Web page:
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- We asked three people who refinanced their homes during the coronavirus pandemic to give tips for homeowners who want to do the same.
- Rates are fluctuating more quickly than usual, so they suggested shopping around to find the best rate — and researching through a variety of sources, such as comparison sites and mortgage brokers.
- Rather than just choosing the lender with the lowest rate, you should also compare your top choices’ fees.
- If you’re worried about contracting the coronavirus, be upfront about your safety standards, and don’t do anything that makes you uncomfortable.
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Refinancing your mortgage is a whirlwind in the best of times. During the coronavirus pandemic, the process can be even more hectic than usual with fluctuating rates, anxiety about germs, and loss of income.
We talked to three people who refinanced their homes during the outbreak and asked them for tips.
Chris Hutchins’ 10/1 ARM was coming to an end, so he refinanced his San Francisco home to lock in a low rate for longer, and he plans to invest the money he’s saving to earn even more.
Andrea Woroch lost income from a client and a rental property due to the coronavirus, so she refinanced for lower monthly payments to create a financial cushion.
Justin Herndon’s daughter is immunocompromised, so when he and his wife found out they had to sign the closing documents in person, they almost backed out of refinancing to keep their daughter safe from the coronavirus — until their title agent made special accommodations for their family.
All three homeowners had tips for how others can refinance their homes to save money, while staying safe.
1. Shop around for rates and lenders
Although mortgage rates are at historic lows overall, rates are bouncing up and down in response to factors like the federal funds rate and the influx of applications. To make sure you’re getting the lowest rate possible, Hutchins and Woroch both suggested searching for the best lender.
“I think a lot of people just may go to their loan officer that they’ve worked with in the past or that someone recommended, and just assume that the interest rates are the same at any loan lender that you go to,” Woroch said.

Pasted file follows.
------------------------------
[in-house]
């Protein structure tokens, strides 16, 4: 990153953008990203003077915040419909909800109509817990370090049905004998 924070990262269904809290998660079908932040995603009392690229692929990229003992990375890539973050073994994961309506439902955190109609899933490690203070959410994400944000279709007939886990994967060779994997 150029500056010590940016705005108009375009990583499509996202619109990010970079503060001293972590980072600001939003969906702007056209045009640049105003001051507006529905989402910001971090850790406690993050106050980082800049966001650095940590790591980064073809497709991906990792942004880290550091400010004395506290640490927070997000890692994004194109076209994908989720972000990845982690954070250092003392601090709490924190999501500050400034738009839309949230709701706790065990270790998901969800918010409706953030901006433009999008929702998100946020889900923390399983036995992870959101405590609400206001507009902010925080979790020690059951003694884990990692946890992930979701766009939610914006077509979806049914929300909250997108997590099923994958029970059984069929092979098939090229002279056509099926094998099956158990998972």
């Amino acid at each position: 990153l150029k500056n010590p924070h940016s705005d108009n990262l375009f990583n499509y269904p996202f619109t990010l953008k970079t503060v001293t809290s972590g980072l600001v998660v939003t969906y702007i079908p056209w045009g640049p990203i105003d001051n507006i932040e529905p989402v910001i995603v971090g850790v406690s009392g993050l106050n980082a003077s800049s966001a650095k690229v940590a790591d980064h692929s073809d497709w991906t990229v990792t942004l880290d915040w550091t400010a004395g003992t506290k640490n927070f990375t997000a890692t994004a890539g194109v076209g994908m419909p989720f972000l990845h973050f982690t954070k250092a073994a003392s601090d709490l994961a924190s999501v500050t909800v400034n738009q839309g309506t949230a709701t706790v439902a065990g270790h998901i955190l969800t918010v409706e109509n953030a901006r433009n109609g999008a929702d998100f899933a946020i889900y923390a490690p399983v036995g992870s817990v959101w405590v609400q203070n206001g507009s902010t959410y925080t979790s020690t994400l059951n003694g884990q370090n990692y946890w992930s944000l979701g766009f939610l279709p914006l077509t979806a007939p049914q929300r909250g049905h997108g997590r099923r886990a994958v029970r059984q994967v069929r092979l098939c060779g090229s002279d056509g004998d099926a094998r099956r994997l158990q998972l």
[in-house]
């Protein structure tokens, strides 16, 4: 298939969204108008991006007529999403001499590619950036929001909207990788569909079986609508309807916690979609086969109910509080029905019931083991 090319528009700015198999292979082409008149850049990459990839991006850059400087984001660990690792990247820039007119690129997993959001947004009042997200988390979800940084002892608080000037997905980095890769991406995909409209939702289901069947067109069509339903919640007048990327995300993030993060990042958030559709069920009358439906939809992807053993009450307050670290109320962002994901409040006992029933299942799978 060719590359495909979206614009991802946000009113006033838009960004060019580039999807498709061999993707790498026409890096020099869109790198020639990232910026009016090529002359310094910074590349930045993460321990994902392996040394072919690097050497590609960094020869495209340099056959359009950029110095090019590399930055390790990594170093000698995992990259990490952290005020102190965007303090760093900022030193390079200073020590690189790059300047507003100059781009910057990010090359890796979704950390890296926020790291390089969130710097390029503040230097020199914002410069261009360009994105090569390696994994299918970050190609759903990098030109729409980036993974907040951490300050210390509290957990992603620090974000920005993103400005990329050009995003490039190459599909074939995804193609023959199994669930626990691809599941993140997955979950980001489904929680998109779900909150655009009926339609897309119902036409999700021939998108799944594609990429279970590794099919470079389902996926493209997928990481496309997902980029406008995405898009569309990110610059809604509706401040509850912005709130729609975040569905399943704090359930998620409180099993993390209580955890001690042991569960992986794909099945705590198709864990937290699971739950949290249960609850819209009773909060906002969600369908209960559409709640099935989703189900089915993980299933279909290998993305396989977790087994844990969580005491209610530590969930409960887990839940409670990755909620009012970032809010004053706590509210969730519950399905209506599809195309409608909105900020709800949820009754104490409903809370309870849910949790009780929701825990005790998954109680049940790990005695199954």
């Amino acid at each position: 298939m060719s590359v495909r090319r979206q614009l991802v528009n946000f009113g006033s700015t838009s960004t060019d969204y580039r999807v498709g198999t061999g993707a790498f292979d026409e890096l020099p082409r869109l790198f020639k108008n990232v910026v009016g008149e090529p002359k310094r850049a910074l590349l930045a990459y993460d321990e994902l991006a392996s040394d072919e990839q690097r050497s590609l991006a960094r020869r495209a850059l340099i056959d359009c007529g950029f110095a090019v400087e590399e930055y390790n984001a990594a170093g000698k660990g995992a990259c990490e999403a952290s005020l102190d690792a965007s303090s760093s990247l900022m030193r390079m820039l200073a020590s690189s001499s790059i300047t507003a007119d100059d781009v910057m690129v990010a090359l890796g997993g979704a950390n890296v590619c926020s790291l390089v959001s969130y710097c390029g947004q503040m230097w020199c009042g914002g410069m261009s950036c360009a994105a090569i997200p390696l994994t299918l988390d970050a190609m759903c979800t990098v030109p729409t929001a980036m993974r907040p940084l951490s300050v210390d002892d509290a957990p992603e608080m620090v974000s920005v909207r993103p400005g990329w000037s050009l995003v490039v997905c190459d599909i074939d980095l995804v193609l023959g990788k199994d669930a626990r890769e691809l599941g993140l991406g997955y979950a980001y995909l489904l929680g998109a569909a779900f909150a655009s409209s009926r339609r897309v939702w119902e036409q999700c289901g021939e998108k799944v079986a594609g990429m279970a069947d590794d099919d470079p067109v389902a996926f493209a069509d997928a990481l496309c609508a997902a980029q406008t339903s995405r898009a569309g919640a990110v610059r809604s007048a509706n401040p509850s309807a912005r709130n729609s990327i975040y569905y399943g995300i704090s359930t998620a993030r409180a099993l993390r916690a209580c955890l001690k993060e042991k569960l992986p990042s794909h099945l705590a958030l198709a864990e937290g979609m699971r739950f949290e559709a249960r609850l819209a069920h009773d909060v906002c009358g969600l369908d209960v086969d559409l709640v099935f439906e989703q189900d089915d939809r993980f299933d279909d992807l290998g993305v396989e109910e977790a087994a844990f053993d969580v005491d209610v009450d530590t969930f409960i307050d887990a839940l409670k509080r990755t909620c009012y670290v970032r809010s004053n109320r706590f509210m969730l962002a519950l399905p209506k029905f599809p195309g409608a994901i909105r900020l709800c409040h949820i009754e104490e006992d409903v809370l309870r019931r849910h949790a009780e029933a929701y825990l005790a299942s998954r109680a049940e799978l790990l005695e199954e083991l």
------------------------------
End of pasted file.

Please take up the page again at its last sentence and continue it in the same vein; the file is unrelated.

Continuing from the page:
Under normal circumstances, you may look at mortgage rate comparison sites to find the best rate. But if you’re interested in a specific lender and can’t find its rates on comparison websites, that doesn’t mean you should give up on that institution. Hutchins recommends calling the lender directly.
“A lot of financial institutions seem to have de-listed themselves from these comparison sites,” he said. “So even though I looked at some of those sites and then found terrible rates or no rates at all, you could still reach out to those institutions and they might actually have reasonable rates.”
2. Search for lenders through a variety of sources
There’s more than one way to find a refinance rate. To find the best APR during the coronavirus, Hutchins recommended trying three sources when you shop. “There’s real mortgage brokers, there’s online mortgage brokers, and kind of just going directly to the institutions,” he said.
“I would do all of those things,” he continued. “The game is to find the best rate, and the best rate is not at the same place, at the same time, or for the same person.”
3. Ask about fees
Woroch and her husband ended up going through the credit union they used to take out their first mortgage to refinance their home — but it wasn’t for lack of research. Woroch found a slightly lower rate at another credit union, but the fees would have been higher.
Because they had taken out their first mortgage only a year and a half ago, their original credit union still had the couple’s appraisal information on file. They didn’t have to pay hundreds of dollars for another home appraisal.
The company would have charged $800 for an appraisal fee. For Woroch’s family, saving hundreds of dollars when cash was tight was worth paying a little more toward interest.
“Ask about any fees,” she said. “You might find a lower rate at one lender, but they may charge you additional fees out of pocket, origination fees, and all that.”
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4. Stick to your safety standards when you can
Herndon’s three-year-old daughter, Ryleigh, has respiratory complications, so he and his wife have been in strict quarantine to ensure Ryleigh isn’t exposed to the coronavirus.
They almost called off their home refinance when they found out they couldn’t sign closing documents digitally. But their title agent suggested she come to their home during Ryleigh’s nap time, sit in the yard eight feet away from where they sat in their screened-in porch, and read through the document aloud together. This way, everyone stayed apart, and no one touched the same items.
In the end, the Herndons agreed to their title agent’s compromise. “Make sure that you are 100% comfortable with it,” he said.
“There’s not enough Lysol wipes or dollar bills that will make you comfortable … in my opinion,” he continued. “So you just have to kind of marry those two — what makes you comfortable and what’s the right thing financially. And know that there will be another opportunity. It might be better, it might be slightly worse, but everything that you’re reading these days makes it sound like this is going to be the environment for a while with rates.”
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